If this ruling requires the governmental body to release all or part of the requested information, the governmental body is responsible for taking the next step. Based on the statute, the attorney general expects that, within 10 calendar days of this ruling, the governmental body will do one of the following three things: 1) release the public records; 2) notify the requestor of the exact day, time, and place that copies of the records will be provided or that the records can be inspected; or 3) notify the requestor of the governmental body's intent to challenge this letter ruling in court. If the governmental body fails to do one of these three things within 10 calendar days of this ruling, then the requestor should report that failure to the attorney general's Open Government Hotline, toll free, at 877/673-6839. The requestor may also file a complaint with the district or county attorney. Id. 552.3215(e).

If this ruling requires or permits the governmental body to withhold all or some of the requested information, the requestor can appeal that decision by suing the governmental body. Id. 552.321(a); Texas Dep't of Public Safety v. Gilbreath, 842 S.W.2d 408, 411 (Tex. App.-Austin 1992, no writ).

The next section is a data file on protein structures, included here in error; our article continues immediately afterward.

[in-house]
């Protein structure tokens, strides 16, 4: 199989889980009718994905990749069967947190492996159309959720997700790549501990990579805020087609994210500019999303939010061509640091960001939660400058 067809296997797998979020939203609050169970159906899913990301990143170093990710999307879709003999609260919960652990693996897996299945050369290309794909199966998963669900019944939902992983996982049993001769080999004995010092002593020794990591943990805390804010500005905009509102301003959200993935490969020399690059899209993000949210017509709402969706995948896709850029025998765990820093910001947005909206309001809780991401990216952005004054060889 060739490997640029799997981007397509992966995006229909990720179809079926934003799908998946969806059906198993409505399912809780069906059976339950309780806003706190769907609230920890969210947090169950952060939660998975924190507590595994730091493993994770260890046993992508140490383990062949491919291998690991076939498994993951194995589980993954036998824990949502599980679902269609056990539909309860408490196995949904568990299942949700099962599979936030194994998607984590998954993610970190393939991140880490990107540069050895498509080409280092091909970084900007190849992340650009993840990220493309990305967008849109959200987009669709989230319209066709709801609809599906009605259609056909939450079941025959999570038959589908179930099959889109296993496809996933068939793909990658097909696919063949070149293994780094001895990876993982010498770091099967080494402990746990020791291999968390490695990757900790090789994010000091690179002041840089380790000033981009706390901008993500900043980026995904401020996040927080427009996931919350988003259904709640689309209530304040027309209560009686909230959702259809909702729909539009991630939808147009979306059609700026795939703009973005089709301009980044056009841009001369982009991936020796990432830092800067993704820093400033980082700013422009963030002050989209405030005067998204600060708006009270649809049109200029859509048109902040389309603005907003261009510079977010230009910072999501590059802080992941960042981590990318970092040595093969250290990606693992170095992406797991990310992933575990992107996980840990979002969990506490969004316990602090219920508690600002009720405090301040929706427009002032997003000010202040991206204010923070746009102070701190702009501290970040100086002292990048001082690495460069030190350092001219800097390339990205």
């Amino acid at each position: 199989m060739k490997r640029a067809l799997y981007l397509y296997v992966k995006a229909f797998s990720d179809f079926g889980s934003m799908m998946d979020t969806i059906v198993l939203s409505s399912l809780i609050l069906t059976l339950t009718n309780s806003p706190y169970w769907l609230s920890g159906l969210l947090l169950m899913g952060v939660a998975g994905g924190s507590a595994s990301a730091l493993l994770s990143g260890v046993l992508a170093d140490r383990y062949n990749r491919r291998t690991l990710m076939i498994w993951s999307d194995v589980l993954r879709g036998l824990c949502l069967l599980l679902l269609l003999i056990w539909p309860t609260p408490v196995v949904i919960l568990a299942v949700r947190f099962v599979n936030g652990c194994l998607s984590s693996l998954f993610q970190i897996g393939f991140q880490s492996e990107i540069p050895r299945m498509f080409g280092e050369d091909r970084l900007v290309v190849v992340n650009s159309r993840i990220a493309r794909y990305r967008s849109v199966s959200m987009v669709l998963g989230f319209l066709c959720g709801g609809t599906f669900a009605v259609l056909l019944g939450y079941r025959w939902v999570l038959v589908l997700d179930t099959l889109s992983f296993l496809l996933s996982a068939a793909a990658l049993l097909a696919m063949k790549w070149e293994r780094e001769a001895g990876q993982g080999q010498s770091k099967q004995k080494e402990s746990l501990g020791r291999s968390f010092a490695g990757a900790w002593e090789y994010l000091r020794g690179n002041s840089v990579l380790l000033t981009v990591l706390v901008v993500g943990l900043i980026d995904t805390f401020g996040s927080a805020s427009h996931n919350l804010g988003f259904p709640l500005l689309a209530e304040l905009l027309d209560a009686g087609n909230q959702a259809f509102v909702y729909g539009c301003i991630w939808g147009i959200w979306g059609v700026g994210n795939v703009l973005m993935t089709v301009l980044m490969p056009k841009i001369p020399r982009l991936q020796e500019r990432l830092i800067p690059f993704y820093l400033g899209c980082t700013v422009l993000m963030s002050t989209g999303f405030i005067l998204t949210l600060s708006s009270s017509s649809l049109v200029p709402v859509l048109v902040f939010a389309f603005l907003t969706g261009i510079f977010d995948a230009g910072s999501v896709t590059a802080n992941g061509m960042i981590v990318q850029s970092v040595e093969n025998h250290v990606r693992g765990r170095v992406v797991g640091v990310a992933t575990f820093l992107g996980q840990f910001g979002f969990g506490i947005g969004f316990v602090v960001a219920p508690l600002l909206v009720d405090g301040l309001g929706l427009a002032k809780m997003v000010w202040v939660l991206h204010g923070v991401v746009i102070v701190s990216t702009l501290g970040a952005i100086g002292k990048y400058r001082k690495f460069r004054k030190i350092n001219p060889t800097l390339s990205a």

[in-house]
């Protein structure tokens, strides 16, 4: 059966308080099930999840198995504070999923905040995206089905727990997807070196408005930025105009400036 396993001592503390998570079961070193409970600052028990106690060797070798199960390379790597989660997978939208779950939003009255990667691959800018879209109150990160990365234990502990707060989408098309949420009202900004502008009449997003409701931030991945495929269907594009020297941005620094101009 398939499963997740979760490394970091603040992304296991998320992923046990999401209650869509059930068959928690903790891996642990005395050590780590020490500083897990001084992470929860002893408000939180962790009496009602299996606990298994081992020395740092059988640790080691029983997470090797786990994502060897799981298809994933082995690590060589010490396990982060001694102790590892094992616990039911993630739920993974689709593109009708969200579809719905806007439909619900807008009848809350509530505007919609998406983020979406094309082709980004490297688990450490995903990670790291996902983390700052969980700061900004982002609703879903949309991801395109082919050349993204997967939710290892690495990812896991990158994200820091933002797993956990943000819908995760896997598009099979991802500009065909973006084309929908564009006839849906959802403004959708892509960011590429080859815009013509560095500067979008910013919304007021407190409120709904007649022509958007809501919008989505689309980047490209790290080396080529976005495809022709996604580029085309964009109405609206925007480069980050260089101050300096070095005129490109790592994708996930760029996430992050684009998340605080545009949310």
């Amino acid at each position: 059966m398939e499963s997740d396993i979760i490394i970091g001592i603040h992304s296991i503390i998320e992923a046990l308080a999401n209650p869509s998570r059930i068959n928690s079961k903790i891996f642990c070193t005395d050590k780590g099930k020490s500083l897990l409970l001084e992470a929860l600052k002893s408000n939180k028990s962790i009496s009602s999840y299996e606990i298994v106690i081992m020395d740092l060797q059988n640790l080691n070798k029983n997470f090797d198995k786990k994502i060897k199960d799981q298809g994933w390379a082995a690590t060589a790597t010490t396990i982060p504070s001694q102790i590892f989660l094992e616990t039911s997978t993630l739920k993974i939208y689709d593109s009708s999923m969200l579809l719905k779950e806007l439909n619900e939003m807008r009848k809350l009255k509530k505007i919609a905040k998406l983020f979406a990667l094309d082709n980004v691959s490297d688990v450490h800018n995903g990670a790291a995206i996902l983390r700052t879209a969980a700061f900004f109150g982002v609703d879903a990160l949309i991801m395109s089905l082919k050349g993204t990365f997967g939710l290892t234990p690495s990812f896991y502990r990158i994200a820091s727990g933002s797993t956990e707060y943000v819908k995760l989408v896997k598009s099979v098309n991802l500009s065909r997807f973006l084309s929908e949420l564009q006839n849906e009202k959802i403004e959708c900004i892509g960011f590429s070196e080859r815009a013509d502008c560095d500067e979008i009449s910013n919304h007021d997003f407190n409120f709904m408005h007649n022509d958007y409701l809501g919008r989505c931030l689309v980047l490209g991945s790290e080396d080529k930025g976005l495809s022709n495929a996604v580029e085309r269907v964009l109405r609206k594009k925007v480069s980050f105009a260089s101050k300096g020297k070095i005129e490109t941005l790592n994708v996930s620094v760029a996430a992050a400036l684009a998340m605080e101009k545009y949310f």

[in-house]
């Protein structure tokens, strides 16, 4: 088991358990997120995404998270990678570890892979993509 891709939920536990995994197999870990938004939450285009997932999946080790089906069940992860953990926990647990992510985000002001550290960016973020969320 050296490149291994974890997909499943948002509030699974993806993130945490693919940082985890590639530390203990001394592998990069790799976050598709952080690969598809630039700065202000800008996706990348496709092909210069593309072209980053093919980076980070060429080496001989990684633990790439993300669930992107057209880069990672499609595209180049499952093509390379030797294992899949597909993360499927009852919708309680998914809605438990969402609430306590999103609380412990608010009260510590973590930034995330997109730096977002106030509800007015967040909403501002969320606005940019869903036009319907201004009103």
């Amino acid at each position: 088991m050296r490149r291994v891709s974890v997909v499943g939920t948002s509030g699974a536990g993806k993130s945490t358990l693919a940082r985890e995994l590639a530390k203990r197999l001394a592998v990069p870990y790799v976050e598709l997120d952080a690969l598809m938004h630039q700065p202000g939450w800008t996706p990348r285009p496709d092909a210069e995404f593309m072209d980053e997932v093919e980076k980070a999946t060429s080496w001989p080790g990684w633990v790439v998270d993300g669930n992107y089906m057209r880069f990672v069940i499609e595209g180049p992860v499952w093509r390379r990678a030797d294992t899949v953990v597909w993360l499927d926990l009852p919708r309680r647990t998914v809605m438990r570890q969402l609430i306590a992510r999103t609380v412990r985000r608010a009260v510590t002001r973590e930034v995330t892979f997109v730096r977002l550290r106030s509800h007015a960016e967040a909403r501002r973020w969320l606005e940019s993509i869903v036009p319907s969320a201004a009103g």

If the governmental body, the requestor, or any other person has questions or comments about this ruling, they may contact our office. Although there is no statutory deadline for contacting us, the attorney general prefers to receive any comments within 10 calendar days of the date of this ruling.

Sincerely,

June B. Harden
Assistant Attorney General
Open Records Division

JBH/ch

Ref: ID#130569

Encl. Submitted documents

cc: Ms. Becky Oliver
Fox 4 News
400 North Griffin Street
Dallas, Texas 75202
(w/o enclosures)


 

Footnotes

1. We assume that the "sample" records submitted to this office is truly representative of the requested records as a whole. See Open Records Decision Nos. 499 (1988), 497 (1988). This open records letter does not reach, and therefore does not authorize the withholding of, any other requested records to the extent that those records contain substantially different types of information than that submitted to this office.

2. We rely on your statement that you have complied with the procedural requirements of section 143.089(g) by referring the requestor to the civil service director at the time the request was made.

3. You state that the submitted records contain the results of polygraph examinations. We note that Texas law prohibits the public disclosure of polygraph examination results. Occ. Code 1703.306. You did not mark, nor did we discern, any information protected under this statute. However, to the extent that polygraph results exist within the responsive records, those results must be withheld under section 552.101.